Patrick Mahomes just delivered the 3rd season ever of 50+ TD passes.
Tom Brady tossed 50 of them back in 2007. He hasn’t reached 40 in a season since.
Peyton Manning beat his record with 55 in 2013. Then he dipped to 39 the following season before imploding in his final campaign.
Manning did crack 40 one other time. He threw a record 49 TD passes in 2004. Manning averaged 31.4 a year across the 7 seasons he played between that and the 55.
There have been 9 other seasons of 40+ TD passes to date. Drew Brees delivered 46 and 43 in consecutive campaigns (2011 and 2012). Aaron Rodgers tossed 45 in 2011 and 40 in 2016. Dan Marino racked up 48 as a 23-year-old, 2nd-year player back in 1984. Two seasons later, he threw for another 44 scores.
Brees has averaged 31.9 TD passes over his other 11 Saints seasons.
Rodgers -- including his 2 years of 40+ -- has averaged 34 TD passes per 16 games over 11 seasons as a starter.
Marino never topped 30 touchdowns after his 4th season. He averaged 28 per 16 games for his career.
That’s all a somewhat long way of saying that we’re not likely to keep seeing seasons like the one Mahomes just delighted us with. It was just the 3rd time we’ve seen a QB average 30+ fantasy points per game. Each previous occasion saw the following year’s top QB scoring average dip by more than 3 points per game.
So, am I telling you to go ahead and sell high on Mahomes in dynasty?
No. I own him on 1 squad, and I’m certainly not rushing out to unload him.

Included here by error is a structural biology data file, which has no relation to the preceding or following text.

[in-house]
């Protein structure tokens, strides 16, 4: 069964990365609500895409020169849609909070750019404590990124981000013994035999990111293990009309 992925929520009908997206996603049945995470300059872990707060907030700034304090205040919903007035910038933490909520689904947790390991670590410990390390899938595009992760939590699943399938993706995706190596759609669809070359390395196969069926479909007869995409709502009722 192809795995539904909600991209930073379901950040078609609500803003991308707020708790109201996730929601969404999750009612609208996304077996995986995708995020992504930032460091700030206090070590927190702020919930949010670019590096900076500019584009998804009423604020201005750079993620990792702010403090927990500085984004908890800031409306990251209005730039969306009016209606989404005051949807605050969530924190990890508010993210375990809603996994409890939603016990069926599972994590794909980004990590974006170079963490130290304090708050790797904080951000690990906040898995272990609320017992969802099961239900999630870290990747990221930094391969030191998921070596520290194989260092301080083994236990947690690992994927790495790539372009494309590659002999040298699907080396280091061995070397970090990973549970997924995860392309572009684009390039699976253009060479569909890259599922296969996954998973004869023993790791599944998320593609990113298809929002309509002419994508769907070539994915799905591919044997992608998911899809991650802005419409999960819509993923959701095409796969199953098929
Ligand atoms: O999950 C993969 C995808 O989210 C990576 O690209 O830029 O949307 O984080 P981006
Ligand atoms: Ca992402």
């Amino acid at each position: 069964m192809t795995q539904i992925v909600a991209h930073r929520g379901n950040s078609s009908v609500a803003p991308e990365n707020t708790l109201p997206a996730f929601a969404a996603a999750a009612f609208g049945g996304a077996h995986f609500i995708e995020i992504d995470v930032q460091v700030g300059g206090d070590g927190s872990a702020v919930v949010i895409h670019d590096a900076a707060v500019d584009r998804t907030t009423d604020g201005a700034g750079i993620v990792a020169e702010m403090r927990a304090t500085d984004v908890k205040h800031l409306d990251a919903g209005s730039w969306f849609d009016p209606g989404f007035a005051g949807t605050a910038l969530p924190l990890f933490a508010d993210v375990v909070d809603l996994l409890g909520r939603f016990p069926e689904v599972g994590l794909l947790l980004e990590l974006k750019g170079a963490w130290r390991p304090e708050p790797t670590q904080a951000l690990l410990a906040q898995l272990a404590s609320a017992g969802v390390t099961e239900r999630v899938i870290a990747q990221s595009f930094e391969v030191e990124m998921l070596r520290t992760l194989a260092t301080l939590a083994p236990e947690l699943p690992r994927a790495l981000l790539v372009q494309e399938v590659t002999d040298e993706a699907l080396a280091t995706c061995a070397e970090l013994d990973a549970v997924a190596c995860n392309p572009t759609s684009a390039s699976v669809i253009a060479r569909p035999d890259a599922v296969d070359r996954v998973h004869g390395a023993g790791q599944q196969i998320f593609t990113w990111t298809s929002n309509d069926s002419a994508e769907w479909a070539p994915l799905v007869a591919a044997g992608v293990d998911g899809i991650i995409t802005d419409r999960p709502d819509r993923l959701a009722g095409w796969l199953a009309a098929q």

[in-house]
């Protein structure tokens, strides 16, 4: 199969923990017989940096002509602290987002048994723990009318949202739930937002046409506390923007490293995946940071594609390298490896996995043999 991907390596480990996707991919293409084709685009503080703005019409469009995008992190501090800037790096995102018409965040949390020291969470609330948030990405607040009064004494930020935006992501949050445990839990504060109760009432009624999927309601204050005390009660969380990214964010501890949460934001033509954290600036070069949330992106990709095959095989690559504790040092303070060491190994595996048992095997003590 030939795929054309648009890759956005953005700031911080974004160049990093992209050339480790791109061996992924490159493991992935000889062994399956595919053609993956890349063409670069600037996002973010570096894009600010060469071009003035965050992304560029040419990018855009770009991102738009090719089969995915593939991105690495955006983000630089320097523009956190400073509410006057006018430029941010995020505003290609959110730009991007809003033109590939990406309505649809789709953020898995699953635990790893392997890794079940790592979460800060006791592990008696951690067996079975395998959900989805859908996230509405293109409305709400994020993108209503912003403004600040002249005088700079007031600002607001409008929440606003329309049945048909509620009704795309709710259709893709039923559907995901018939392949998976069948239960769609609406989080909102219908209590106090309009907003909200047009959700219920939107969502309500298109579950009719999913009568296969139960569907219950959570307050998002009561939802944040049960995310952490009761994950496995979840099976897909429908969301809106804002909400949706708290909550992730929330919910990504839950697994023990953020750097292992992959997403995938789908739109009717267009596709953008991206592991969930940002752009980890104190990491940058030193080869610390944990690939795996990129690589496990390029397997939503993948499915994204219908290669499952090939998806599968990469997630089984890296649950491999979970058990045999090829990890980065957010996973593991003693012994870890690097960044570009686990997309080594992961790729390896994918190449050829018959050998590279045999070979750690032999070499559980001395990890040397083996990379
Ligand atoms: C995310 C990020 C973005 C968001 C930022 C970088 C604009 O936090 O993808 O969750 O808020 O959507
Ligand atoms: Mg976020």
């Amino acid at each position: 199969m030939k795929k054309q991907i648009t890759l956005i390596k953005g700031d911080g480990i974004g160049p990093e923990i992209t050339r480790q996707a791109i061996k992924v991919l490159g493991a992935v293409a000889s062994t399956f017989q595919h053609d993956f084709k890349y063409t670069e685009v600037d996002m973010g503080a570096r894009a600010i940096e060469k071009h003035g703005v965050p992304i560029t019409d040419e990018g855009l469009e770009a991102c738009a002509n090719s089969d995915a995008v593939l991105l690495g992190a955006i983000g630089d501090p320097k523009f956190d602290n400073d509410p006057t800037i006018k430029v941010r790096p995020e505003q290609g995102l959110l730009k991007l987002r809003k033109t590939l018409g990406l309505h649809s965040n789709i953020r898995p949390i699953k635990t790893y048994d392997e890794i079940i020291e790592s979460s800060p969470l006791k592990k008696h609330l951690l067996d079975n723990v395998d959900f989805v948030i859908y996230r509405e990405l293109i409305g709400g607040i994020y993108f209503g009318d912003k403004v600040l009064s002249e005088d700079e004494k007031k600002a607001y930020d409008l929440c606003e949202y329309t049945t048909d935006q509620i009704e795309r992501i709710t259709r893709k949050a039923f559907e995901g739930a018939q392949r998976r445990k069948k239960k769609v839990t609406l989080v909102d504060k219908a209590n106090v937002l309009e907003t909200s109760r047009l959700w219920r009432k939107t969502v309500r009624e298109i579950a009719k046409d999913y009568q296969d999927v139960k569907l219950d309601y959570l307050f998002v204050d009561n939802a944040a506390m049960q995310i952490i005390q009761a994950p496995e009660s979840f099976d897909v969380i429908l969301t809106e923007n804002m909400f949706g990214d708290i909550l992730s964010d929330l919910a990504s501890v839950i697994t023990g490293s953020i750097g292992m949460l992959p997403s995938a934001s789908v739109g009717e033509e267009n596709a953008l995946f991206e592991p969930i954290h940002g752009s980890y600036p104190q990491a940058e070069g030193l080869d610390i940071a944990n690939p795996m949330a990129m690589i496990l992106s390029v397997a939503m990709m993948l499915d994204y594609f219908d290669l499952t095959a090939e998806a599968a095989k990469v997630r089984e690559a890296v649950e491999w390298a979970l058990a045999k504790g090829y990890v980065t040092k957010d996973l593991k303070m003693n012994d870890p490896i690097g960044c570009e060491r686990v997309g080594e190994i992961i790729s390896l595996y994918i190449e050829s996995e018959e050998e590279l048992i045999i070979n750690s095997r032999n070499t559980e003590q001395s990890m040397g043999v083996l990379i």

That said, I also don’t think you should totally dismiss the idea if you own Mahomes.
Is it possible the 23-year-old (until September) Chief just keeps making history? Of course. He can fall short of his 2018 numbers and still remain atop QB scoring for years. At the very least, Mahomes looks likely to deliver you nice fantasy numbers for quite a while.
But if you have some other holes to fill and can deal Mahomes for intriguing young players at multiple positions and still start a solid QB … well, it’s worth considering.
QB differs from the rest of the positions. A 12-team league should pretty easily outfit every squad with a decent starter. Most likely also sport a solid backup. Even leagues of 14 or 16 teams should find plenty of quality options in the current landscape.
Keep that in mind as you consider any options for your own QB situation. Try not to overpay, and try not to over-value your own QB asset(s) if other owners come sniffing.
Youth obviously beats age in dynasty when you’re looking at a pair of productive players, because you’ll likely get to use the young guy longer. So there’s always the temptation to sell off older guys. That practice can present value opportunity at QB, which generally allows stars to produce longer than their peers at other positions. But we might be in for a bit of an age correction over the next few years.
I checked back over QB ages for every season from 1980 to last year.
As you can see in the chart above, “top” QBs have commonly skewed older than the full group. (“Top” here refers to annual rankings in total pass attempts.) That makes sense. As a QB gains experience, you’re bound to rely on him more. And the best QBs figure to keep their jobs and stick around longer.
But the “top” QBs have gotten older lately. The past 6 years have each finished with a top-12 average age of 30+. Since 1980, that had never before happened more than 2 years in a row.
We’re likely in for some age adjustment over the next few years, where we’ll see fantasy stalwarts such as Tom Brady, Drew Brees, Philip Rivers and Ben Roethlisberger retire and younger guys move in. Impressive QB classes from the past 3 years look like the vanguard. Look back at the chart, and you can see the ages drop with the famous QB class of 1983 (led by John Elway, Jim Kelly and Dan Marino).
Of course, that doesn’t make every current 30+ QB poison. We can still find plenty of value and productive years from some dudes in that range.